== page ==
“No I don’t,” I said. “All my attorneys are in Manhattan anyway; even if I did have a meeting, I’d never get there.”
“But you do,” she said, and gave me an address. In Hanover. “See you there!”
I told Polly about it. “What do you think I should do?” I asked.
“Probably someone wants to serve papers on you for something,” she said. “Just ignore it.”
So I did. For twenty minutes, anyway, until it was time to go back across the street to WaWa. The woman with the chirpy voice stopped me before I got into the building.
“There you are!” she said. “We’ve been waiting.”
“I just want a nice, healthy snack,” I lied. “Please, let me go in.”
“Can’t let you do that,” she said. “Orders.”
“From who?”
My phone rang. It was my father. “Do as she says, son,” he said. “And be quick about it. I’ve got a raft of Chilean derivatives that are going to give me a peptic ulcer before the day’s through.”
*
“So what’s this about?” I said to the lawyer, whose name I cannot disclose for ethical reasons.
“I have been talking to a client of mine, who just happens to work for the Justice, Unity, and Service To Immigrant Neighbors political action committee. Sound familiar?”
“Yes,” I said. “And I’m not allowed to talk to him, if that’s what this is about.” I was not allowed to talk to my super-PAC representatives, for reasons that didn’t make a great deal of sense, but I didn’t want to make myself into the next Martha Stewart.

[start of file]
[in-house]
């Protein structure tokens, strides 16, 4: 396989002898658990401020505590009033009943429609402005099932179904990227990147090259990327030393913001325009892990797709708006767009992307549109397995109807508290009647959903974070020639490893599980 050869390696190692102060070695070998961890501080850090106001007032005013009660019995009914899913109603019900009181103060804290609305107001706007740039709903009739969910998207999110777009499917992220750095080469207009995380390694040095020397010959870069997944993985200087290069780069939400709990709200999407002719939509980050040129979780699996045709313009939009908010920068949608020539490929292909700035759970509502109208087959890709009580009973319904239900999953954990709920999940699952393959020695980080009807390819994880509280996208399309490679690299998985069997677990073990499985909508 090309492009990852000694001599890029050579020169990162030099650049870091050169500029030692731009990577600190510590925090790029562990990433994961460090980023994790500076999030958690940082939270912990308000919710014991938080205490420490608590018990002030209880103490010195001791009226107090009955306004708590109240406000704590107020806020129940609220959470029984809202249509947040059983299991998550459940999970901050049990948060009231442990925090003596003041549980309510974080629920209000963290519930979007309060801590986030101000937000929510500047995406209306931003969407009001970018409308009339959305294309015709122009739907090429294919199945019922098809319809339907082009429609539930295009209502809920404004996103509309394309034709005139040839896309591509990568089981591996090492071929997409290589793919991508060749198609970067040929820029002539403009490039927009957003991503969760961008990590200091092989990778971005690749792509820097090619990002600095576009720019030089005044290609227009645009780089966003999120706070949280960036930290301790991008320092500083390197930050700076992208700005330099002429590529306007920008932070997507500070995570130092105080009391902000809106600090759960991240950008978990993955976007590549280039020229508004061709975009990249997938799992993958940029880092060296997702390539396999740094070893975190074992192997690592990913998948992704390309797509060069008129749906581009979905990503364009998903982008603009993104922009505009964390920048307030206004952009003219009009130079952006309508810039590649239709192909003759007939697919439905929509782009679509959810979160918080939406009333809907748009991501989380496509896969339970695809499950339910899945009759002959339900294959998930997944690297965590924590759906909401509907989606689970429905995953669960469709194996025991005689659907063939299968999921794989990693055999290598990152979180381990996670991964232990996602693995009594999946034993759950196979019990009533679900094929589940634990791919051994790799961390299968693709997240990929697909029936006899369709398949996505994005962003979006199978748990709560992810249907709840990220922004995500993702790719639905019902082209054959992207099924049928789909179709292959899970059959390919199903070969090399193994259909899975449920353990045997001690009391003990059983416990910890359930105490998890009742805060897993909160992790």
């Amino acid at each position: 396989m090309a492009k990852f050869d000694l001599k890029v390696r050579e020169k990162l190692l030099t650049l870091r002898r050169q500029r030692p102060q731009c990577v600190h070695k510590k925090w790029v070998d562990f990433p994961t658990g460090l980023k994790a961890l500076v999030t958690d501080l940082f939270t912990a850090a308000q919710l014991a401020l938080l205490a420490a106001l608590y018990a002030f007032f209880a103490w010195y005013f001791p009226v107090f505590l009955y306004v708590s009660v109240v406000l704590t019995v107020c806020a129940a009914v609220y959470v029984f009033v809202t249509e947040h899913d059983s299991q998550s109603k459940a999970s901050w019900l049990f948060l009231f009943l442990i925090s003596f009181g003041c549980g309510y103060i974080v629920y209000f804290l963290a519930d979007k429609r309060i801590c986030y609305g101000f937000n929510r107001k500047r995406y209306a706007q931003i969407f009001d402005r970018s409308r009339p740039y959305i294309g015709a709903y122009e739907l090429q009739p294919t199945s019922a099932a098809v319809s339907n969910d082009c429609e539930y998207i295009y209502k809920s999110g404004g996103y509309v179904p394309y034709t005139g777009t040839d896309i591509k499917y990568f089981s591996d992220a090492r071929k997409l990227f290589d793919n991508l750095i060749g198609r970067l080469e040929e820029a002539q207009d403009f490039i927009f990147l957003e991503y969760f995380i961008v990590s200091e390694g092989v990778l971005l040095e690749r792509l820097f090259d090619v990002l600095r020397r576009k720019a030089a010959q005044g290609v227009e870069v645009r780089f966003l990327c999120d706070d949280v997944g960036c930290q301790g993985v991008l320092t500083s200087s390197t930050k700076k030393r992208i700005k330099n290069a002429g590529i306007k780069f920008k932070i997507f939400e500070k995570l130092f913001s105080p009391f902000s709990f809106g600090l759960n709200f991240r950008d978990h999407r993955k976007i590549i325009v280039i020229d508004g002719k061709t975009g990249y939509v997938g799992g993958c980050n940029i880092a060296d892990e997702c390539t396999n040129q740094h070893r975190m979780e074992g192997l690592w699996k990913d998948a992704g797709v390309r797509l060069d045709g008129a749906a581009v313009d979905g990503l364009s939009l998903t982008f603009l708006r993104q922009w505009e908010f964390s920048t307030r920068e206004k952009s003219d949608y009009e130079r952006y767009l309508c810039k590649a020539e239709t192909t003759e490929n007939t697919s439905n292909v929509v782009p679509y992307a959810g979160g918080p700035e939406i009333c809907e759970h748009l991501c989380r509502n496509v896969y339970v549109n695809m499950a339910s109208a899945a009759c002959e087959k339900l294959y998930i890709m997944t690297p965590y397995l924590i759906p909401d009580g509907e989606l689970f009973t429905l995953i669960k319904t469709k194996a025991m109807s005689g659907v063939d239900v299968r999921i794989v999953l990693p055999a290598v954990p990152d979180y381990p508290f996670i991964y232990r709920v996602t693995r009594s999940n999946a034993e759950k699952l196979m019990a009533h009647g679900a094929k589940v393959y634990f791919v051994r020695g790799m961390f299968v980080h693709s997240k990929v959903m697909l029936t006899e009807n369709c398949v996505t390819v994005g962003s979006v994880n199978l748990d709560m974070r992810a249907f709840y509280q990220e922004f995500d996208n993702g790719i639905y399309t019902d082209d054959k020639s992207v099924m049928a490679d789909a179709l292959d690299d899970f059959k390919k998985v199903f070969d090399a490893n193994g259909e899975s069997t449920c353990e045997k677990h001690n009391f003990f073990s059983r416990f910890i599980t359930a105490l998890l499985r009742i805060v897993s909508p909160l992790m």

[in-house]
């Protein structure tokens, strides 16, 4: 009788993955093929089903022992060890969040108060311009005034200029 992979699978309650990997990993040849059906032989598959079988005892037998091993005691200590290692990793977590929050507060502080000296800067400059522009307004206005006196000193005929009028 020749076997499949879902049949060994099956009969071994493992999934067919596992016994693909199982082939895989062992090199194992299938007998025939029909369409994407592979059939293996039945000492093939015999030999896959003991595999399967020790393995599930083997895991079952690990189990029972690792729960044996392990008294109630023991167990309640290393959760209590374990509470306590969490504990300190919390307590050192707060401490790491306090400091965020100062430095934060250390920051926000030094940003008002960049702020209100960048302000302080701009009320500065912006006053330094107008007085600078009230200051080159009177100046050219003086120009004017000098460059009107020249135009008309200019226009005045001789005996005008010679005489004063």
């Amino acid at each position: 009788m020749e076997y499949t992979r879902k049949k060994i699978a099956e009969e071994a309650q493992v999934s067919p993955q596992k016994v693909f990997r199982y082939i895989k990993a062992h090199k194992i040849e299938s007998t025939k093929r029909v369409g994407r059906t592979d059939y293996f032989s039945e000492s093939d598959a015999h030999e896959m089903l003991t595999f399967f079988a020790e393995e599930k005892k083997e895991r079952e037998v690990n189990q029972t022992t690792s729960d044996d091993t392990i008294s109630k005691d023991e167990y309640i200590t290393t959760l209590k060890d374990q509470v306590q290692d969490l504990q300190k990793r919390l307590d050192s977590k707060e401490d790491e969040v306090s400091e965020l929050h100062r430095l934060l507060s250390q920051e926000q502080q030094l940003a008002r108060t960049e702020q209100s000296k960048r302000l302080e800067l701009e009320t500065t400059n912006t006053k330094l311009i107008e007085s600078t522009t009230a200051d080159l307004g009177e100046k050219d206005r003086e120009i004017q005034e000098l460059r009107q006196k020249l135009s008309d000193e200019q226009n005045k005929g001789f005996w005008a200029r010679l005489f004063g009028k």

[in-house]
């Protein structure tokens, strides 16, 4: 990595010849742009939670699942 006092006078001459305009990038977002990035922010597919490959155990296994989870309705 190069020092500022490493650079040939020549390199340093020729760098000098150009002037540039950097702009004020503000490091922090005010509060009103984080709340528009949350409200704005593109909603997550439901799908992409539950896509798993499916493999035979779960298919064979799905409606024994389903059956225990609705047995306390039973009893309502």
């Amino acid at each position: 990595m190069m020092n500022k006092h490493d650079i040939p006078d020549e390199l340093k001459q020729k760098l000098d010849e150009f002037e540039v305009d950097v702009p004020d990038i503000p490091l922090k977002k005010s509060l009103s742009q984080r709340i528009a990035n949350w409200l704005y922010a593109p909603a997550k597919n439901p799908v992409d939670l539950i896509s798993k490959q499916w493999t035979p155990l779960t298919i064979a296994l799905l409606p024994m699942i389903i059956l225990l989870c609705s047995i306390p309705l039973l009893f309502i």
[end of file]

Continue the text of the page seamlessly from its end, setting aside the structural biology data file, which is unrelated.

“Of course not. And I am not allowed to reveal confidential information that JUSTIN may reveal to me.”
“I haven’t revealed anything to you,” I said.
“No, JUSTIN the super-PAC, not you, Mr. Fairchild.”
“Right. JUSTIN can’t talk to me, and I can’t talk to JUSTIN, even though I am Justin.”
“Very good. But you can talk to your attorney, who can advise you, and that conversation is of course confidential.”
“So you can talk to me, and you can talk to JUSTIN, although I can’t talk to JUSTIN, and if JUSTIN has anything to say to me, then… wait, I’m confused.”
“Don’t be,” the lawyer said. “As I said, I can’t reveal any confidential information. But it is not confidential that there is an internet site called WikiLeaks, and that you are free to go and visit it on your own time. You know, just to check and see if anyone at, say, the Democratic National Committee has been talking about you behind your back.”
“I’m going to need to write that down,” I said.
“Please don’t,” the lawyer said. “Just remember the one word. WikiLeaks, and search for Justin Fairchild.
“I can do that,” I said.
*
Subject: Recruiting Failure in NJ-13
Hey Cory,
So I’m watching MSNBC, and they’re doing an interview with some idiot named Justin Fairchild, who is apparently our candidate in NJ-13. How the hell did we come up with this clown? Were we not able to recruit someone good? I guess he’s one of those Fairchilds and can self-fund his campaign, but still. I can’t stand watching this moron, although God knows there’s dumber people in the House. Think about who we might want to run in 2018 when you get a chance, because there’s no way we’re going to win with this pansy.